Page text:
Knowing my audience has always been helpful to me as a past consultant when discussing roadmaps and strategy with clients. For instance, I would make sure to pay greater attention to the figures and data / computations that went into my assumptions if I were presenting a planned effort for funding and meeting with Finance.

Speaking in a language that your audience can understand can be helpful. Empathy is a very useful skill to have when working in a cross-functional capacity because every business unit you communicate with could have a distinct way of thinking.

Good luck with your initiative! That opportunity seems quite intriguing.


The biggest recommendation I have in presenting to make sure to to set the playing field before you get to the vision and strategy bit. It’s very important to get everyone on the same page about where the company stands and what the challenges and problems are that you will be presenting solutions, vision and strategy to address.

From there, set a clear goal that can be summed up in two sentences. If you’re presenting a deck, put that goal on its own slide. It can be before or after the part that you present the problem. I like to keep it at the top as a kind of North Star.

It’s been second nature to me because I came from a film/storytelling background, and I try to teach everyone on my team to tell a story when presenting. There should be an arc that shows where you are today, the journey you’ll be taking and where you intend to be in the future.

The two sentence thing in screenwriting is called the elevator pitch. Essentially, you workshop and whittle down a 2 sentence summary of what the story is to the point where every word used has a purpose. The term ‘elevator pitch’ was essentially used in case you ever ended up in an elevator with a studio executive and you had 10 seconds to pitch an idea to them. It’s a pretty useful thing to have in product, in case you ever need to quickly, concisely and effectively communicate what you’re doing to someone new.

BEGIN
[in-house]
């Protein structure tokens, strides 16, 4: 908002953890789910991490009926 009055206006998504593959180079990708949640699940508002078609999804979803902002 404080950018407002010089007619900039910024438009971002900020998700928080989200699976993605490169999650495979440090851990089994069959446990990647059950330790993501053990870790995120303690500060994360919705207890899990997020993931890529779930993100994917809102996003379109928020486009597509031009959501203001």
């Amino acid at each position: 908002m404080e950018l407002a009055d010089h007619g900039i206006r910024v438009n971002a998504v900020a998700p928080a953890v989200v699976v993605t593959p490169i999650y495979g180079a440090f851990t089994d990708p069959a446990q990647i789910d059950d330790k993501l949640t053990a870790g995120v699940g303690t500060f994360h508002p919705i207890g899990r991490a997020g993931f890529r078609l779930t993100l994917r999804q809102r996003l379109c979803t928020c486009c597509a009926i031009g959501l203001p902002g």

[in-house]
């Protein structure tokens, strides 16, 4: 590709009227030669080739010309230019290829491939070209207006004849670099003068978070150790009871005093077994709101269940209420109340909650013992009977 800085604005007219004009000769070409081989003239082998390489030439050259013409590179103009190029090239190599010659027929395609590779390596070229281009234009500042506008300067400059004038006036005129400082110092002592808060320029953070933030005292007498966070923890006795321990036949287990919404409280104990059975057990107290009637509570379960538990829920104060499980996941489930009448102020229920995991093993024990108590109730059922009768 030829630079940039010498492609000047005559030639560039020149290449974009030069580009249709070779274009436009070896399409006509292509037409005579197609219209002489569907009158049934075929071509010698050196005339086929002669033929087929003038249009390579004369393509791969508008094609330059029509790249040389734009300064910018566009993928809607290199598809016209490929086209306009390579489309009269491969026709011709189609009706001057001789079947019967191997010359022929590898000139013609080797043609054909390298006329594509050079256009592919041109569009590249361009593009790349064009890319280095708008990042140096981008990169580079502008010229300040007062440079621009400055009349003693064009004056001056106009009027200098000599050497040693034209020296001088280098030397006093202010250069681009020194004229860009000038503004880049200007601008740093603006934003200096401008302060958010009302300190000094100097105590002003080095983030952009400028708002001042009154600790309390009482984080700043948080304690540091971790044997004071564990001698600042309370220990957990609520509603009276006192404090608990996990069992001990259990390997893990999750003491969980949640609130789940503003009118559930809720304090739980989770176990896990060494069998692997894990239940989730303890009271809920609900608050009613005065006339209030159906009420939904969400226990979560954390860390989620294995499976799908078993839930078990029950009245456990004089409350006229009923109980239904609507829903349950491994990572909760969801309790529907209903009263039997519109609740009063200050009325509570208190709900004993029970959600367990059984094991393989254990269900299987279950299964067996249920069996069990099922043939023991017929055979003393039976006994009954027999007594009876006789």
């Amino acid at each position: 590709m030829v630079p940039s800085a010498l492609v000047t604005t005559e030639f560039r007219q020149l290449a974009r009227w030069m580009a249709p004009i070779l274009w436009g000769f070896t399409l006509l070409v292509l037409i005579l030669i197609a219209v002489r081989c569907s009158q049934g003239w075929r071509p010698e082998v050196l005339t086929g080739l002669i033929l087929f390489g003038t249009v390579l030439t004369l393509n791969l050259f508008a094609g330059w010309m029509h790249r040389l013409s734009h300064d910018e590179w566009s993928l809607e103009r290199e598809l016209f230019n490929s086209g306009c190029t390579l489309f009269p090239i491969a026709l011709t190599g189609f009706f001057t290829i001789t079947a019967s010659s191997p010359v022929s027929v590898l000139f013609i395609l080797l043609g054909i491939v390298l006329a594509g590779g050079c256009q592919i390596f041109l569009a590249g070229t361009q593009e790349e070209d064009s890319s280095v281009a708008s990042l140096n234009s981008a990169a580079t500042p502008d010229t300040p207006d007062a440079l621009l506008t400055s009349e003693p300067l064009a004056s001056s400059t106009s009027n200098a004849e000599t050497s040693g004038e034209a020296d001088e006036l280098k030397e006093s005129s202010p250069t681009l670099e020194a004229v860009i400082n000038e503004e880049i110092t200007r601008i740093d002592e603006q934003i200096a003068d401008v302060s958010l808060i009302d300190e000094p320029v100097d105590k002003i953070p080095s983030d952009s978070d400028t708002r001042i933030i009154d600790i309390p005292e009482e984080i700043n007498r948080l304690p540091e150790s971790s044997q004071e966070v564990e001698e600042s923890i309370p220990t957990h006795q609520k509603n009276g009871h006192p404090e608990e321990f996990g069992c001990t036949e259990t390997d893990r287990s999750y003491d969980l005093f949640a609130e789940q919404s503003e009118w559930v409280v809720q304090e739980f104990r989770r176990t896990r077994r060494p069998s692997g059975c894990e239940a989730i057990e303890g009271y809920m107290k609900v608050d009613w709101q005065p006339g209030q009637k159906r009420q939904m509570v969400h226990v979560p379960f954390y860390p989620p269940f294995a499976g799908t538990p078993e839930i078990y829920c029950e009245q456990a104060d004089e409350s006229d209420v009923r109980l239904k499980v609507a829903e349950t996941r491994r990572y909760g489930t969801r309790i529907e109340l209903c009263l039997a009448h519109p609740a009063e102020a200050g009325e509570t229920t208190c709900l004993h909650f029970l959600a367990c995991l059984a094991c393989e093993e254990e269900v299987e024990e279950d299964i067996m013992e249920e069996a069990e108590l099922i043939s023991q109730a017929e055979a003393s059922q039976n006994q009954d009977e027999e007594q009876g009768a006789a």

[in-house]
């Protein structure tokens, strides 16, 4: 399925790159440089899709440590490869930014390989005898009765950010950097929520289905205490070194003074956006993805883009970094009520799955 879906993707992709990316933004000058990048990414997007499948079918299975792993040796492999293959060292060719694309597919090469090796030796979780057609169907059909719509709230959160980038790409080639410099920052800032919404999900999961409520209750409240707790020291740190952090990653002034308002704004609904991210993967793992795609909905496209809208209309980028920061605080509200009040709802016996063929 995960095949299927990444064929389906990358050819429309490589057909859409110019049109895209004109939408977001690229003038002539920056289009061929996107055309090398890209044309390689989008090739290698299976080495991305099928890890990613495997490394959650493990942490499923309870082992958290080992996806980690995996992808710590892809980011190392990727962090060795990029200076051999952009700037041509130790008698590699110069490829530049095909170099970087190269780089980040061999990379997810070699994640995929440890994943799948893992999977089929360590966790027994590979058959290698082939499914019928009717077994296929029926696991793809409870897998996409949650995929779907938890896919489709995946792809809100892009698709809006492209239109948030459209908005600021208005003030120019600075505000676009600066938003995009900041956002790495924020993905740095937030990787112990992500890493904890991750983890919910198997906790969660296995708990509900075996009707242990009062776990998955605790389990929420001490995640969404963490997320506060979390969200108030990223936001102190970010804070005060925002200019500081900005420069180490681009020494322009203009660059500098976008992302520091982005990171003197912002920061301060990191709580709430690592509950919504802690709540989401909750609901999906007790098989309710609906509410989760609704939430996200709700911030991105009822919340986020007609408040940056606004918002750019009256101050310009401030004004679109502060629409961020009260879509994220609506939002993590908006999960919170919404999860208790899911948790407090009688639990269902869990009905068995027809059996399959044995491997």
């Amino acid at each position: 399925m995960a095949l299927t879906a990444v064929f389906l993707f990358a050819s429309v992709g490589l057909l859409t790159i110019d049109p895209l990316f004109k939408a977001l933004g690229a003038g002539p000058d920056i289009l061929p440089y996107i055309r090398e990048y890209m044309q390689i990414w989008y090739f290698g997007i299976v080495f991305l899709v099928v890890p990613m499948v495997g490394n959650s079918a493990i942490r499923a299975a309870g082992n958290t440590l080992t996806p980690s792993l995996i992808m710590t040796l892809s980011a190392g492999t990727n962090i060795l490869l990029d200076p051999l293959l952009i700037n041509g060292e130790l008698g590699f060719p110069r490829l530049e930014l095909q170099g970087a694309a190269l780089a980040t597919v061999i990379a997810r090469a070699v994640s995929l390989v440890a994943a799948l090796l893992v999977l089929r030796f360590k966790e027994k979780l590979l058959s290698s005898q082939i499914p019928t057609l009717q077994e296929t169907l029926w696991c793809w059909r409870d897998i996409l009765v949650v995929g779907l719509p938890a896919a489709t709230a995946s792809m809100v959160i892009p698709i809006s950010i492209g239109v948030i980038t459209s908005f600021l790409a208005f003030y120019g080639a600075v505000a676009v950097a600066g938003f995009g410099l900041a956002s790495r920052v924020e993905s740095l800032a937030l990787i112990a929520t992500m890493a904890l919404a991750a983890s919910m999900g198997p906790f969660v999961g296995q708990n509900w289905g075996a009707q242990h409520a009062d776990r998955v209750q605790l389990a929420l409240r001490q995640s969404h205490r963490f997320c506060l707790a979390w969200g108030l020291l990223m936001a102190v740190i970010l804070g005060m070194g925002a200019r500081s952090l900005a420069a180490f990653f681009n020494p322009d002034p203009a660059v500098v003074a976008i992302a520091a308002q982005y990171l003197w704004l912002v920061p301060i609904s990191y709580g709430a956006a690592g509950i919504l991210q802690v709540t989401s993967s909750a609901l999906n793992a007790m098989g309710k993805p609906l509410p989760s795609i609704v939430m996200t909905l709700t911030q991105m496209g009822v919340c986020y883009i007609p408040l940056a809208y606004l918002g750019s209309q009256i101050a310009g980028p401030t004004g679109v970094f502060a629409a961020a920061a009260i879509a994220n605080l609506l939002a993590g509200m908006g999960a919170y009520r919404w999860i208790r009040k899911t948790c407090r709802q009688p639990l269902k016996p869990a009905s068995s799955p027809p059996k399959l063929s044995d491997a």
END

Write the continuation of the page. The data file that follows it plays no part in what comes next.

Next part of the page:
It’s always been helpful to me, and I hope it is for you as well!


@MichaelYoffe, Yes, I have a sense from talking to several junior engineers that they have no idea why the company decided to build this product or go in this direction. I’m going to spend the first few minutes just explaining why we are building a solution for a significant problem that the industry faces


The presentation is the final step once you’ve mastered your facts.

Do you have a personas map?

Do you have a portfolio view of your product lines and features? Can you show how relative performance of products and features suggests how the company can prioritize these competing interests, and what gaps in the portfolio should be filled because these represent the most viable opportunities for new markets, increased revenue, and other business objectives.

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There isn’t one way to do this, but I do urge my teams to keep in mind who the audience is. In most cases, simple is better.

In fact, I don’t want to see a product brief or some elaborate document.

I ask them for a one pager. If with a single page you can convince me of the value of this thing we have something worth looking into.

That would mean that having a very clear problem outline, hypotheses, value statements, ROI, all clearly and simply stated are essential.

The easiest way to convince anyone of doing anything is the inherent value that it will provide. If someone perceives there’s value in it for them or other people the barriers come down quicker. People rally around that easier.

Also, pet peeve of mine, walls of text. Use visuals. Use videos. Use anything other than walls of text or billet points to try to sell this thing.